In the aftermath of the Knicks defeating the Pacers in Game 5 of the Eastern Conference Semifinals, superstar showstopper Stephen A. Smith opened the program with an emotionally joyous soliloquy lauding his favorite New York basketball team. Smith was jubilant, ebullient, and thrilled.

The segment ended with Smith walking over to panelists Russo and Kendrick Perkins and hugging them in glee. After the show’s open, the Knick rapture continued, that is, until “Mad Dog” was let out of the kennel.

Russo brought things back down to earth, predicting that Indiana would win Game 6 of the series. He then went through a mental historical timeline of the Knicks choking in playoff games at home. This level of historic context is largely lost on modern sports fans, many of whom believe that nothing existed before LeBron James or Tom Brady.

Russo’s beautiful dose of reality ticked off the jovial Smith but set the discourse on a more levelheaded road. Russo is a talking history book, and let’s face it, not everybody likes history class. The difference, however, is that Christopher Russo lived this history, and indeed, made history himself. A 2022 National Radio Hall of Fame inductee, he has uniquely entertained sports fans for more than four decades, becoming one of the most memorable and imitated personalities ever.

He created Mad Dog Sports Radio on SiriusXM in 2008 and headlines the channel with his popular Mad Dog Unleashed show. In addition, he hosts the daily High Heat program on MLB Network. Still, it is one of Russo’s earliest and most recent gigs that set him apart.

Beginning in 1989 and for the next 19 years, Russo and Mike Francesa hosted the landmark Mike and the Mad Dog afternoon driveshow on WFAN radio in New York. It was a ratings mammoth and ensconced Russo as a stone-cold sports media legend.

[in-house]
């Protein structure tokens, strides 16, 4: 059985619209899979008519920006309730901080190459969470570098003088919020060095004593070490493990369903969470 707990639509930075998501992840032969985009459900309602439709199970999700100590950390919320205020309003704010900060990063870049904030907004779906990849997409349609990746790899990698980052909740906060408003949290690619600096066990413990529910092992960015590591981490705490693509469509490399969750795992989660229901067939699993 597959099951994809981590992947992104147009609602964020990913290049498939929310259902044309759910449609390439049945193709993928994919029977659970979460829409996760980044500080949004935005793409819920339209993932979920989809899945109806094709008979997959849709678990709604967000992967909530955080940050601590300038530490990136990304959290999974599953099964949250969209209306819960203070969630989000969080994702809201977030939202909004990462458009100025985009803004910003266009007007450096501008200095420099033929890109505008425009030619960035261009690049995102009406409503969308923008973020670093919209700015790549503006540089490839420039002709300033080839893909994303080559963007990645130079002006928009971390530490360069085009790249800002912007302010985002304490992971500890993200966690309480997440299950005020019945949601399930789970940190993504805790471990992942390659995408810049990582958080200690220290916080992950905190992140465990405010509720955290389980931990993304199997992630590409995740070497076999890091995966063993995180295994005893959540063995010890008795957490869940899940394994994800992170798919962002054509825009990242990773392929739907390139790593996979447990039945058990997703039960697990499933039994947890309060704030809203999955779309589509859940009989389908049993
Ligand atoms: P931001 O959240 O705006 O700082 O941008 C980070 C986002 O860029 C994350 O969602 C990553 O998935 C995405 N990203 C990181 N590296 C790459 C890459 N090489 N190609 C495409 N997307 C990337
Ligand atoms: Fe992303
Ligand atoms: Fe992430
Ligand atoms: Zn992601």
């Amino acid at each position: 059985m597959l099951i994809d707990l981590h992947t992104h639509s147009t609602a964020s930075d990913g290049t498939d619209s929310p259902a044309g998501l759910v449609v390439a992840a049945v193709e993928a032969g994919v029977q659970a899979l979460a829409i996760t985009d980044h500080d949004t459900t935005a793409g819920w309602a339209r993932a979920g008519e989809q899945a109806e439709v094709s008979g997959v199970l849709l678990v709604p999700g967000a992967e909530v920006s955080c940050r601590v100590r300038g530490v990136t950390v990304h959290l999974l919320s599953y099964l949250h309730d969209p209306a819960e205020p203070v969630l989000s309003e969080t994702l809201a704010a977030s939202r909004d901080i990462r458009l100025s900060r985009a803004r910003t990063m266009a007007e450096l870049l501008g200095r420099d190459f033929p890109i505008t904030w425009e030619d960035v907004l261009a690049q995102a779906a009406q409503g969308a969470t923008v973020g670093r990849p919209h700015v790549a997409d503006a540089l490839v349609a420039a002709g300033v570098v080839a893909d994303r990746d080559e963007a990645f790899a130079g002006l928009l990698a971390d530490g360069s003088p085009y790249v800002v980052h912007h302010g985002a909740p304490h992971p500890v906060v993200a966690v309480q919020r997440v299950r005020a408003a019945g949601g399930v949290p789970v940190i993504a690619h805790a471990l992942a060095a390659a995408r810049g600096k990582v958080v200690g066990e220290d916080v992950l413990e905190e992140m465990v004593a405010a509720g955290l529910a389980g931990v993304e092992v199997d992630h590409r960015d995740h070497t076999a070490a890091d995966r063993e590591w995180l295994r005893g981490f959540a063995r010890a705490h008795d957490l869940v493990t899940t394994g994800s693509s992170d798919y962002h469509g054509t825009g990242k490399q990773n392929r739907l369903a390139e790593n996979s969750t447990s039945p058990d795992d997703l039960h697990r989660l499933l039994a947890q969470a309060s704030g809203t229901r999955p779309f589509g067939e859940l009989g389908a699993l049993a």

I am going to make the case that Russo’s latest incarnation as a First Take Wednesday regular is just as significant. It has exposed a whole new audience to the Russo experience. On a more basic level, it is just really special to see a classic radio guy like Russo welcomed into the most progressive and popular sports talk show on the air right now.

Kudos to Stephen A. Smith for making Russo a regular on his program. You can tell that Smith, author of an historically significant media career himself, truly respects those who came before him and blazed the trail. In fact, to a certain extent, Smith is a media offspring of Russo. They both possess riveting personalities, unquestioned bravery, and on-air dominance. Like or dislike, agree or disagree, these are two men who must be listened to and respected.

With Max Kellerman’s 2021 exit from First Take, I was doubtful as to what would happen to the program. My worst thought was that Smith would bring in a bevy of co-hosts who would bow to his greatness – like Jerry Jones’ Cowboys’ coaching hires since Jimmy Johnson. Thankfully, Smith went in the other direction. Russo has the same cache as Smith, so there is no hero worship. He says what he feels and talks straight – real talk in a colorful and exciting manner.

As the Knicks discussion continued, Smith wanted to tap into Russo’s New York sports sensibilities and emotion asking Russo if he felt Madison Square Garden shaking during the Knicks’ Game 5 win. It didn’t work. Russo responded that at 65 years-old, he has been in the Garden for many big games and then cautioned Smith to take it easy with the Knicks.